The influential Annual Review of Football Finance by Deloitte shows an ever profitable Premier League and a widening financial gap between it and Football League clubs.
The report shows that Premier League made just one fifth of its revenue from gate receipts with £5.3bn coming from broadcasting rights.
It has clearly been challenging for Football League clubs to grow or maintain revenue…
“Operating profits increased by £532m (649%) to £614m” but despite that huge profit, clubs still imposed ticket price rises on Premier League fans.
The profit for Premier League clubs is staggering. The report comments that “the lowest earning Premier League club (Cardiff City: £58m (2013/14)) earns more from central broadcast distributions, than all bar five European clubs – Real Madrid, FC Barcelona, Juventus, and the two Milan clubs – do from their corresponding domestic league deals” and that “we see no sign of the premium live sports media rights market cooling.”
The huge influx of cash into the Premier League could spell financial woes for Football League clubs. The report says that “it has clearly been challenging for Football League clubs to grow or maintain revenue” and that losses sustained by Championship clubs are a “significant issue.” The Championship, in particular, suffers most as clubs try to spend their way into the Premier League riches. The report says that “Championship clubs continue to deliver some alarming financial results.”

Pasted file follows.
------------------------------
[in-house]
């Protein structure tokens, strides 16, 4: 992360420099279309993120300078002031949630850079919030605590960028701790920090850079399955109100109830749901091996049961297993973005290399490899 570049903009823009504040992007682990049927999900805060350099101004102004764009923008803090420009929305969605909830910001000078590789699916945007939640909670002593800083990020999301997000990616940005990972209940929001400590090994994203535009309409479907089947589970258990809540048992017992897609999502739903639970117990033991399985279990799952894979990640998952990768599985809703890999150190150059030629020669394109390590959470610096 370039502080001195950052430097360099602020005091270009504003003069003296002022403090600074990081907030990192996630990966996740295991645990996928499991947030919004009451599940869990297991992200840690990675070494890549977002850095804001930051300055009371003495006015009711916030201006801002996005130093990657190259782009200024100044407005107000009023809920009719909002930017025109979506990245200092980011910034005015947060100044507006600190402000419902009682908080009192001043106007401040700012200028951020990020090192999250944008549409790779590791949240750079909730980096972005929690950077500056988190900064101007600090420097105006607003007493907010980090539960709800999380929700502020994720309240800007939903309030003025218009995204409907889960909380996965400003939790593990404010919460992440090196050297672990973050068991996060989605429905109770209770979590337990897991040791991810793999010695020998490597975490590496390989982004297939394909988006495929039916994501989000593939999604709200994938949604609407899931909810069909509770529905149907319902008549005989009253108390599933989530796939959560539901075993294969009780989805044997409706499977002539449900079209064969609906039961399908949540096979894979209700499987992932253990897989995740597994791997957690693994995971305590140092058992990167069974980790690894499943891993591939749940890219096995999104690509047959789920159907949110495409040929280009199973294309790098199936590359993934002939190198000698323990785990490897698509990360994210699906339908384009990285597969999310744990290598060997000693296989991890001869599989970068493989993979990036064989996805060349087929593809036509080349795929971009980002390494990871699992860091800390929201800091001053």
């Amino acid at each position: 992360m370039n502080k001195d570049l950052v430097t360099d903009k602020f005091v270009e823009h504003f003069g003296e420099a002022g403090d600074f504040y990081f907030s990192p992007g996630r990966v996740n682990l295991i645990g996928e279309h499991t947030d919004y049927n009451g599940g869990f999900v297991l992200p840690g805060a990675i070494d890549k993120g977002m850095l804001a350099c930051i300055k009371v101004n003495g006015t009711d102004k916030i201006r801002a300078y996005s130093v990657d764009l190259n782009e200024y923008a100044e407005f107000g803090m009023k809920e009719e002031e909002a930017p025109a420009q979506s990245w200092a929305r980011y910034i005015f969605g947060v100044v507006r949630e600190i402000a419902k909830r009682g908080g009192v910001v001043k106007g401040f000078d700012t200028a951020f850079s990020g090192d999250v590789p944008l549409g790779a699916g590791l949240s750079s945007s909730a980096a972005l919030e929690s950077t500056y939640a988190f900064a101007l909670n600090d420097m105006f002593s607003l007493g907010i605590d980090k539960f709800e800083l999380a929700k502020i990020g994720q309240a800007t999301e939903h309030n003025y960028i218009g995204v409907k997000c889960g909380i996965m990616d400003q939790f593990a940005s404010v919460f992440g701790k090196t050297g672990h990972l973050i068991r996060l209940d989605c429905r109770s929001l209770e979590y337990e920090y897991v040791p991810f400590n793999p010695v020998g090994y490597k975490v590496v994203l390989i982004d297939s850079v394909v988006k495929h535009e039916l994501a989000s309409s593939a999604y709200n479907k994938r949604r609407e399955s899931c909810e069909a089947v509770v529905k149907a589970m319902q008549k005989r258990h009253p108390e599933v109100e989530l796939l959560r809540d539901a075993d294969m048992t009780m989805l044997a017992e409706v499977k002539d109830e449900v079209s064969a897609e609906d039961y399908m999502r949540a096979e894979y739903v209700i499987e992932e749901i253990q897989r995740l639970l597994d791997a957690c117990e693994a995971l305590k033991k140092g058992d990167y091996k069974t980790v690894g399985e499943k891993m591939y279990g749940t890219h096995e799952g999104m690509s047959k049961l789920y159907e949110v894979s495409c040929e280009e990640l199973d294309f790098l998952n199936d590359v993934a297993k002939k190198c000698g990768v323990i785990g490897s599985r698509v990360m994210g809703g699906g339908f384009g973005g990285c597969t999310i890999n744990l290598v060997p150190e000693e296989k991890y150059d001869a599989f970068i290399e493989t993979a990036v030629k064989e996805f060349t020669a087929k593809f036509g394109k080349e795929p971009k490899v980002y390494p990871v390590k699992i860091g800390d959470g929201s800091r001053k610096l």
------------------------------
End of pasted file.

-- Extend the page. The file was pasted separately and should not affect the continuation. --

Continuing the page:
The report concludes that the introduction of Financial Fair Play Rules will help curb overspending adding that it “could be the most significant development in the football business since the Bosman ruling.”
The report’s stats
- Six Premier League clubs had total wages above the average of £95m, and all finished in the top seven positions in the table.
- Despite the increased revenue, the Premier League clubs’ aggregate net debt was £2.4 billion in 2014.
- Championship clubs’ aggregate net debt increased by 12% to £1.1 billion at summer 2014. This is equivalent to more than twice the aggregate revenue of the clubs for 2013/14.
- Almost half the clubs in the Championship had wage costs greater than revenue and only three clubs had a ratio below 70%.
- League 1 wages increased by 14% to £124m, but the division’s wages to revenue ratio decreased by seven percentage points to 84%, the second consecutive season of the ratio decreasing.
- League 2 wages decreased by 2% to £58m, but with revenues decreasing by 9% the wages to revenue ratio for the division rose by five percentage points to 74%.